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Christian Music - Reviews, News, Interviews

Mariposa Ave.

  • reviewed by Andy Argyrakis Copyright Christianity Today International
  • 2003 1 Nov
Mariposa Ave.
Sounds like … a mix of grungy rock influences like Nirvana and the Foo Fighters, with the newer alternative sounds of Thousand Foot Krutch, Thrice, and The UsedAt a glance … well-regarded in the L.A. area, April Sixth goes national with an EP that's not musically ground breaking, but contains a solid Christian message.

Alternative rockers April Sixth didn't start in a typical garage or basement setting like many of their peers. They first set up shop in the humble confines of a barn, and have since built up their following with some serious grassroots marketing and frontlines promotion. Aside from peddling stickers, buttons, and sampler CDs, these five guys frequently spread the word at other bands' shows throughout the Southwest. Out of all that hustling, the band met Hoobastank guitarist Dan Estrin, who liked what he heard, passing the disc on to famed producer Howard Benson (P.O.D. and Blindside, both comprised of Christian members). Benson saw April Sixth's promise, leading them to a contract with Elektra Records.

Their national debut EP Mariposa Avenue may be lacking in originality, but Benson's hit-savvy ears give the band a shot at modern rock radio. Opener "Bring Me Down" has a slight vintage rock base that attempts to tip its hat to Nirvana, but it's mostly overpowered by nü-metal tendencies more akin to Thousand Foot Krutch or Thrice. In keeping with the predictable Staind/Hoobastank tradition, "See Me Alone" starts out as an emotive ballad and builds with overproduced ear-piercing fury. The juvenile tone of "Somewhere Waiting" also seeps with studio glaze, sounding much too similar to punk-minded peers Something Corporate and The Used. Even the passionate inflection by lead singer Snaps (he doesn't use his last name) and sturdy beat by Evan Kilbourne (formerly of Save Ferris) can't rescue "Roses" from the similar-sounding blur.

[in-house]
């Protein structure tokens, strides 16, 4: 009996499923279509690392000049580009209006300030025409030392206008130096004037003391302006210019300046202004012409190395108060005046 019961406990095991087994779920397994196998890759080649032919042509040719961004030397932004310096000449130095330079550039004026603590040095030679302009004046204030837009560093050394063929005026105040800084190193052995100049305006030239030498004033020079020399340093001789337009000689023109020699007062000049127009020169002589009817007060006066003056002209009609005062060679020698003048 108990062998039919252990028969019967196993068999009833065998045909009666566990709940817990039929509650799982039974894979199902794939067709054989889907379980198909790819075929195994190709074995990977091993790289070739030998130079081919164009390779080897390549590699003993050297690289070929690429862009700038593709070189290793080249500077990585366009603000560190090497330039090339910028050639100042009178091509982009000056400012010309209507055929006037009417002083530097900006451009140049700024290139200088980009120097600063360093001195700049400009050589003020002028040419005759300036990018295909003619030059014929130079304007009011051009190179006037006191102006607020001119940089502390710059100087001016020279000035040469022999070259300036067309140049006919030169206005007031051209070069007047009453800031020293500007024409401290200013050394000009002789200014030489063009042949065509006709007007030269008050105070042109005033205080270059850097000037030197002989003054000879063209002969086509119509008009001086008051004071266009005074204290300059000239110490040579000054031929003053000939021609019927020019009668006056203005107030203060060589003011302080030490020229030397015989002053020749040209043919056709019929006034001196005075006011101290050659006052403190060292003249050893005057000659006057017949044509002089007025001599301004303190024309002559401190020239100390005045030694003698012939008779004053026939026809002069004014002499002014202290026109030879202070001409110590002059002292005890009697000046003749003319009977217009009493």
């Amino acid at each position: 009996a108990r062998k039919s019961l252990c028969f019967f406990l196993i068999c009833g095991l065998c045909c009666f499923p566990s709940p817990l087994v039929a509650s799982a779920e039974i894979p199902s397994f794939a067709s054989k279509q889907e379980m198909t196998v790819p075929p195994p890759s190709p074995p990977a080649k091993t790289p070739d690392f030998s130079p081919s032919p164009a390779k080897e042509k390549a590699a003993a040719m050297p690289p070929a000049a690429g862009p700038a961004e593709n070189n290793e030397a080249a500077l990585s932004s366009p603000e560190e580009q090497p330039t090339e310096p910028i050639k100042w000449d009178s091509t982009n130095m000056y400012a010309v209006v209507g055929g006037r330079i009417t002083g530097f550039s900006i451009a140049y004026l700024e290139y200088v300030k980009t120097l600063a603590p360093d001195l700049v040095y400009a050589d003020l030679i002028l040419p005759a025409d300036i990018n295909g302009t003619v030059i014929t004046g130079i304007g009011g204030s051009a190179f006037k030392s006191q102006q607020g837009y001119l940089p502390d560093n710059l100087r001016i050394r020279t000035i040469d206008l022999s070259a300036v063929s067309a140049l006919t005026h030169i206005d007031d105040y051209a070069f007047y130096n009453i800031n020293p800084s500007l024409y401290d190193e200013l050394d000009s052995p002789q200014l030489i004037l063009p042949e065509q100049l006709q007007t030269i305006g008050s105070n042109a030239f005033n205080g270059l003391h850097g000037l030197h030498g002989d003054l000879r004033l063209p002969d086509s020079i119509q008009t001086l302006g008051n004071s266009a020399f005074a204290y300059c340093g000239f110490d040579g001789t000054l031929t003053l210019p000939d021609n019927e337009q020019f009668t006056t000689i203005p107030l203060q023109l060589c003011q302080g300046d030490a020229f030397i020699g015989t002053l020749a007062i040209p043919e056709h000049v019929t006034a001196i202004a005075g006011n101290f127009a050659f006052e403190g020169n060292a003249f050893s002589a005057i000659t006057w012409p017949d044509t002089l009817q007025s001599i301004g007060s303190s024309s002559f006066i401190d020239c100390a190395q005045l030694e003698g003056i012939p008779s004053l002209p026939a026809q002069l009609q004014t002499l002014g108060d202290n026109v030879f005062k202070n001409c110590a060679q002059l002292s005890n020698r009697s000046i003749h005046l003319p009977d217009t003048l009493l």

April Sixth's greatest strengths are in the lyrical department. They seem sensitive to teen needs, and are obviously unashamed of their faith. The emotionally explosive "Suicidal" addresses a messy break-up's adverse effects on one's self-esteem. The song provides a tension release and sounding board for those struggling with suicidal thoughts. The disc's most melodic rocker, "Come Set Free," also seems to focus on relationships, written from the perspective of someone looking to make amends for treating a partner poorly. Snaps screams "I never thought that I would be the one who sucked out all your energy/ So I'll take it upon myself to leave it upon me." In "Somewhere Waiting," the band gives its most overt statement of faith with lines like this: "And I want to live with Him/Be the one who will never die/And I say this that you'll save your soul/For the place I want to go when I die calls me even closer/The gates are open."

Though April Sixth may not be the most original or interesting band this year, its message is strong enough to make a lasting impact. Like fellow crossover acts P.O.D. and Blindside, April Sixth's Elektra Records deal should lead to opportunities beyond the Christian bubble, making them yet more "roaring lambs" of this musical generation. Following the tour behind this EP, the group is slated to return to the studio for a full-length project due in 2004. The time in between will hopefully give the members a chance to hone their chops and forge a more unique sound that will make the music just as timeless as the message.